assembling the top of the built in cabinet together with long clamps
assembling the top of the built in cabinet together with long clamps

The back support boards were attached last and I made sure to face the pocket holes towards the wall side to keep them hidden.

assembling the back of the built in cabinet together with pocket holes

After initially assembling our cabinet frame together we realized it was not square.

top of the diy built ins constructed with stock cabinets on the bottom

To fix this we added a middle support shelf with pocket holes (it’s not as deep as the other middle board). We used 1/2″ thick plywood that we had on hand but ideally I would have used 3/4″ plywood again.

If I built this shelf again I would have added the extra middle shelf board in from the start. This is the largest cabinet we’ve ever built so it was a big learning process and the extra support shelf was needed for keeping things square!

top of built in cabinet assembled with plywood and pocket holes before installing to wall

6. Install trim and toe kick on the base cabinets

At this point, the 1×2 trim boards can be installed over the 2x4s on the base cabinets with 1 1/4″ brad nails and a brad nailer.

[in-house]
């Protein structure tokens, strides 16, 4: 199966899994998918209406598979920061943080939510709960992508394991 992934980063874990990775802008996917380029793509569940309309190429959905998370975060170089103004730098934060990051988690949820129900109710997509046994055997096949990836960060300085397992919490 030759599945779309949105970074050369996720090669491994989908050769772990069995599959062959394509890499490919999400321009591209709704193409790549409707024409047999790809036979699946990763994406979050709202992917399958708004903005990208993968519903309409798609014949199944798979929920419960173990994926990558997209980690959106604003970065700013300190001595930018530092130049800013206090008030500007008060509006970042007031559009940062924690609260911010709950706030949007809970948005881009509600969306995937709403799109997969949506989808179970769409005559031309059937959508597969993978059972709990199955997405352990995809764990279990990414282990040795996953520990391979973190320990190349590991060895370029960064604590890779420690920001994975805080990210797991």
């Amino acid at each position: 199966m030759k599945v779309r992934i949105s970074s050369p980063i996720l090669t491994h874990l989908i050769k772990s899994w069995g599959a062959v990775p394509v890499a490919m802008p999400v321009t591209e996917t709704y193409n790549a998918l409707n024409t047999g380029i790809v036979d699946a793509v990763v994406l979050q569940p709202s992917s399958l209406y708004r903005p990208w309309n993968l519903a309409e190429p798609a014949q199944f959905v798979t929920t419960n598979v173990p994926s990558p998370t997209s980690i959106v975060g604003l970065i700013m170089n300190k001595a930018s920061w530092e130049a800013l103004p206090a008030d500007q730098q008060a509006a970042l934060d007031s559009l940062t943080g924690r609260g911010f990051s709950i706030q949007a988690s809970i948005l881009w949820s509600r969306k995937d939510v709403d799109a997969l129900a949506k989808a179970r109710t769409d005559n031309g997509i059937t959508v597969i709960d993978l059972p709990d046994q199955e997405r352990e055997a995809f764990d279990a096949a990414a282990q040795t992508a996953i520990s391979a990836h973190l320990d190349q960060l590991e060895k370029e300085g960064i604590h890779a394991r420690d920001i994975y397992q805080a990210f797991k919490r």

The toe kick can be installed along the bottom of the base cabinets with brad nails too or Liquid Nails.

diy built ins with stock cabinets installed with 1x2 side trim and toe kick

7. Build the face frame for the top countertop cabinet (DIY hutch)

For the face frame of the countertop cabinet we used 1x2s for the sides and middle and a 1×4 for along the top.

Drill pocket holes with a Kreg Jig into the middle and top boards.

boards cut with pocket holes for the face frame

Assemble the face frame together with wood glue and 1 1/4″ Kreg screws.

assembling the face frame with clamps and kreg screws

8. Attach the face frame to the cabinet

Originally, I was going to use wood glue and brad nails to attach the face frame to our DIY built in cabinets. But, then I realized that because we will be hanging the doors from the face frame with face frame hinges, we really needed a strong and sturdy connection.

To install the face frame, Brandon added some pocket holes to the sides, top, and middle boards of the cabinet frame so we could use Kreg screws into the face frame with wood glue. We drilled them on the sides that would be hidden.

adding extra pocket holes on side of cabinet for face frame attachment

If I had thought this through more from the beginning I would have added the pocket holes to the plywood before assembling the cabinet together. ***Tip: Learn from my mistake and drill these pocket holes in step #6 before assembling the cabinet frame.

face frame attached to the upper built in cabinet